Voices of Creativity

A brief twitter discussion about maths, science and the humanities took me down a little garden path about the subjects we studied at school and the voice of creativity we develop.

It began with a discussion about the correlation between music and mathematics (explains my humanities/maths/music balance) then veered into the vagaries of the quality of the teacher in front of the room (caveat: I am an English teacher).

The quality of the teacher does have an impact on the learning of the student. A good teacher recognises the different learning styles of the students in the classroom and differentiates the curriculum. A good teacher also understands there is a world beyond the classroom and brings it into the dialogue of the classroom. A good teacher shows students the applicability of the curriculum and content to the wider world.

But it led to one person in the discussion recounting a statement that discounts a student’s aptitude: “You’re not mathematically inclined.”

You can substitute “mathematically” for any subject: You’re not artistically inclined. You’re not historically inclined. You’re not scientifically inclined.

We all have preferred learning styles and ways of expressing our learning and creativity. I refuse to believe students should be placed into categories regarding their learning. We need to expand our thinking beyond the boundaries and confines of subjects (English, Maths, Science etc) to learning skills and problem solving, to develop higher order thinking skills.

The modern approach to learning is to know a lot about a narrow field of enquiry. Rather, we need to know a little about a wider field of enquiry. Kind of like a talk back radio host, except with a higher IQ and a lot more common sense; a modern Renaissance Man. I want to be a modern Renaissance Man.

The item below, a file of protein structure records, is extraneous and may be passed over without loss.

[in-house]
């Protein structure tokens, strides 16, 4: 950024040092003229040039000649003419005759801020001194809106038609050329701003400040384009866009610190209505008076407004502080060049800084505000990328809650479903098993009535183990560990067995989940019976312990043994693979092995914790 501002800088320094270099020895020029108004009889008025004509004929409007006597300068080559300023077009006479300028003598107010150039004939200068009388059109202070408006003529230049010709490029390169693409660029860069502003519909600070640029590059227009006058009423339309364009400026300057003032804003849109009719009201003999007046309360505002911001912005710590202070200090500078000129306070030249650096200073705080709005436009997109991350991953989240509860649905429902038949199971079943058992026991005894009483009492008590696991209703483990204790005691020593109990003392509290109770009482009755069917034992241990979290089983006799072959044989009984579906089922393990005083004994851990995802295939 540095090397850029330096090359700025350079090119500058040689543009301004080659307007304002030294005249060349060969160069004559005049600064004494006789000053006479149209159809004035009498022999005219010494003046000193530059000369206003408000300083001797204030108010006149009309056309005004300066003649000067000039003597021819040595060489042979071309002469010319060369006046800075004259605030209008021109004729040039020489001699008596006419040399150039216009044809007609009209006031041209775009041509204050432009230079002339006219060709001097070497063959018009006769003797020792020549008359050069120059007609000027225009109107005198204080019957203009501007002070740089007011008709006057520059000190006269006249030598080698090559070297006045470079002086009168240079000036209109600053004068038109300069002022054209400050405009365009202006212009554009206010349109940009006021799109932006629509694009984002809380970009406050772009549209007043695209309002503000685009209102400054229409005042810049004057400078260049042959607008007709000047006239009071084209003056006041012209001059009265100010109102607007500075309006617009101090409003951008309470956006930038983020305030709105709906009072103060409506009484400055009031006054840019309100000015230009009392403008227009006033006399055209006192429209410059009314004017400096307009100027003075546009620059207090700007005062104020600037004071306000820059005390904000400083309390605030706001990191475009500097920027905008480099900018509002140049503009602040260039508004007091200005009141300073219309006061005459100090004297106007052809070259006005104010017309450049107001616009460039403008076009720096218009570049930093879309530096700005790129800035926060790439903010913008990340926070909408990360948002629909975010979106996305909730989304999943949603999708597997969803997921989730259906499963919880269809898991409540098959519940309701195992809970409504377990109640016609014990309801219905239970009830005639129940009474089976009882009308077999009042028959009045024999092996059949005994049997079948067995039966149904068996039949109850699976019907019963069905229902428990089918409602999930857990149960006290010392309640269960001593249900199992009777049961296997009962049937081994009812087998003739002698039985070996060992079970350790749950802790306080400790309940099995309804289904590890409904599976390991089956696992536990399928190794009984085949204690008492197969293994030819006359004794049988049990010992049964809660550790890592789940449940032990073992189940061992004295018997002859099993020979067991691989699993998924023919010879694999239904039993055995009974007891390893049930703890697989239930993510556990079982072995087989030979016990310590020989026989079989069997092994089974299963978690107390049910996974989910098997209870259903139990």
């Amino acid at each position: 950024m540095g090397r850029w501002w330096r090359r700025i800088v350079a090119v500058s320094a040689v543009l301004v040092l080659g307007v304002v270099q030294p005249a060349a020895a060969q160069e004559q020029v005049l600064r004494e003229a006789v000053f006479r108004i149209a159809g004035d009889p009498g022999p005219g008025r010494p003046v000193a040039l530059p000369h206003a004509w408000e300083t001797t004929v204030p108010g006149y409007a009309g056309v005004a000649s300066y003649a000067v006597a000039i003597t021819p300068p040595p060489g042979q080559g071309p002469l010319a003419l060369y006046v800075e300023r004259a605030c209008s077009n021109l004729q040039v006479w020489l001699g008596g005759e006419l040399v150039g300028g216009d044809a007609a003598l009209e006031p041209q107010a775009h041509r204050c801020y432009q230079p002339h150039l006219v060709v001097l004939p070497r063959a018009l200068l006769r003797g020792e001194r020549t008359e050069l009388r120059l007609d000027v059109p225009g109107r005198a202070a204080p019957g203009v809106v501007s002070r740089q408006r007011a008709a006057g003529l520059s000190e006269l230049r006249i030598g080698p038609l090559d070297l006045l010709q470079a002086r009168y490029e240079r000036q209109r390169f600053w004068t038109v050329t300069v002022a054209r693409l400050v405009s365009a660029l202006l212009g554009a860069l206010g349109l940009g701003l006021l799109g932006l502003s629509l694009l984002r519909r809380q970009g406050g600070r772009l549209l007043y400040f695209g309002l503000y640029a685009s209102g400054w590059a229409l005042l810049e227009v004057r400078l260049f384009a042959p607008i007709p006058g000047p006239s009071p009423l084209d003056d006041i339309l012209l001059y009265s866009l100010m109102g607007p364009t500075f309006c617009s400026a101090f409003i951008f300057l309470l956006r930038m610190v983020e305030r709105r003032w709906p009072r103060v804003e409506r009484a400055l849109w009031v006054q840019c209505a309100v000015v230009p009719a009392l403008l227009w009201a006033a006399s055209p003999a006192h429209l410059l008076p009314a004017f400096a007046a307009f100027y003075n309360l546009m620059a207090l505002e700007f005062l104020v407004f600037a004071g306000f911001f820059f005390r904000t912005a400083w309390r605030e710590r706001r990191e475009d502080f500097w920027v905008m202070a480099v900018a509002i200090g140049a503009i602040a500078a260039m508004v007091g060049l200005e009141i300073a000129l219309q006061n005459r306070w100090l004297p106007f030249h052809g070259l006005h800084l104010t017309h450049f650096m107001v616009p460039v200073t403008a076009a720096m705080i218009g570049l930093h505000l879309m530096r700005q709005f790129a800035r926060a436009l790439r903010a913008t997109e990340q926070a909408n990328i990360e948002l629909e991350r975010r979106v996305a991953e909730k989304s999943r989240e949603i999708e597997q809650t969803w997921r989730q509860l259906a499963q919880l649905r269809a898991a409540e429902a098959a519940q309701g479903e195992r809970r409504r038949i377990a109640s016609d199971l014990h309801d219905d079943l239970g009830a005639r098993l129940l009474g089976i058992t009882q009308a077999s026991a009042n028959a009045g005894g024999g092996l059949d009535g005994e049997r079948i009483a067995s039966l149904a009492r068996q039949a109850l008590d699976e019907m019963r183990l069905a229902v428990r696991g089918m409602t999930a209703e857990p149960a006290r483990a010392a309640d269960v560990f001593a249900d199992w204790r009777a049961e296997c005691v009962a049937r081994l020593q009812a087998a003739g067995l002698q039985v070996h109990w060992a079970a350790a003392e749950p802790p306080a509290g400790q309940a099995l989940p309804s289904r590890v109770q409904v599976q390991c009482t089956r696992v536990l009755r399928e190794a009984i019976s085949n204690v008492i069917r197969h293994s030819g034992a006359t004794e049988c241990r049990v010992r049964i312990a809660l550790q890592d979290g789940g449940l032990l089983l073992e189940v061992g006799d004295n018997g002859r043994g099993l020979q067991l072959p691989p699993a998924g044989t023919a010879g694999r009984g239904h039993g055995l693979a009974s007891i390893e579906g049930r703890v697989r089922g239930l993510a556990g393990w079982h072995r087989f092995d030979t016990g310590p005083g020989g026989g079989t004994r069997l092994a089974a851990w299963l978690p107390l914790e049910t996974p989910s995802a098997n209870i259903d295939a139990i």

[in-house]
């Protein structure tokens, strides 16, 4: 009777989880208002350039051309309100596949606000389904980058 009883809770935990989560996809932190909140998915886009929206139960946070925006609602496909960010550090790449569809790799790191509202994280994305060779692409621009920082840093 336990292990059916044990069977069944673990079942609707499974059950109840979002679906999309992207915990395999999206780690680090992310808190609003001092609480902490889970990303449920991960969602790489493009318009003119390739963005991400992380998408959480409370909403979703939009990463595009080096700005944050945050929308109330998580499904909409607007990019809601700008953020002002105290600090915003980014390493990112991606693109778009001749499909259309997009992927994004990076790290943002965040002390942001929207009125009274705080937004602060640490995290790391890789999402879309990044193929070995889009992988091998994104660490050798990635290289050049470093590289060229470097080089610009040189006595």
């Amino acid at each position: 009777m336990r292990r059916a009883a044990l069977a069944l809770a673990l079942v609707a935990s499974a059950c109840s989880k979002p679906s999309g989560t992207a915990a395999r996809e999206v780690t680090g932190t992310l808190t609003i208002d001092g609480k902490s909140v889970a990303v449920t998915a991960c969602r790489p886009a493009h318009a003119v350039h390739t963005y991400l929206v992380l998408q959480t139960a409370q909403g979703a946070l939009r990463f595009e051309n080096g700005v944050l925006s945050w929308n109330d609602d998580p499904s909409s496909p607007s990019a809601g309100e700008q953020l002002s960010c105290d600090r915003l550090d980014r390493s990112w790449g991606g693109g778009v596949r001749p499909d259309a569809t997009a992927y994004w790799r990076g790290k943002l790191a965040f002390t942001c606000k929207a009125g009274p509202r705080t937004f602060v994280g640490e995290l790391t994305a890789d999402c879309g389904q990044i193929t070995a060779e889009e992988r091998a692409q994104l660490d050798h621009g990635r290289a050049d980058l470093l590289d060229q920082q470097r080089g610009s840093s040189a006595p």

However, we have preferences and passions in our learning and our interests. For some it is the humanities (English and History) while for others it is the formulae of Maths and Sciences. I am securely in the former while I enjoyed Maths and Sciences in high school. And others find their passion in music and instruments or paints and pencils.

We have voices. We have different voices. Each subject is a different voice to express one’s creativity and passion.

I have found my voice in writing. I also another voice that dabbles in music and there is some correlation and cross over between the two.

Creativity is not limited to the “arts” i.e. writing, music, drama, art, dance, film making.

There is beauty in the mathematical language of the universe, a deeper understanding of the shape and form of the natural world in the patterns of the ecosystem.

Find your own voice.

3 responses to “Voices of Creativity

  1. Well said! I was very happy happy to load Twitter and see that conversation you were having. The beauty of mathematics is one mystery I wish more people shared.

  2. I’m forever having to tell graphics students that it’s not how well they draw that counts, it’s how well they communicate the message. That’s all we’re ever doing – communicating knowledge to one another. For me, I’m very much one of the “visual arts” people, all about the art history and film studies, but there are so many other subjects I wish I had time to study. But they all feedback into the same thing, and without them, I doubt I’d be as creative.

  3. So long as there are classes, I’m not opposed to segregating or differentiating on some levels, like creating an AP course, or pairing students who are grasping things quickly with those who aren’t so as to help the latter catch up. I believe in the theory of multiple intelligences enough to buy that some folks do just “get” algebra or grammar or physics faster than other folks, but I don’t buy that the latter group can’t grasp it. Lesser inclination doesn’t been incapability. That would be a terrible thing to brand a person.

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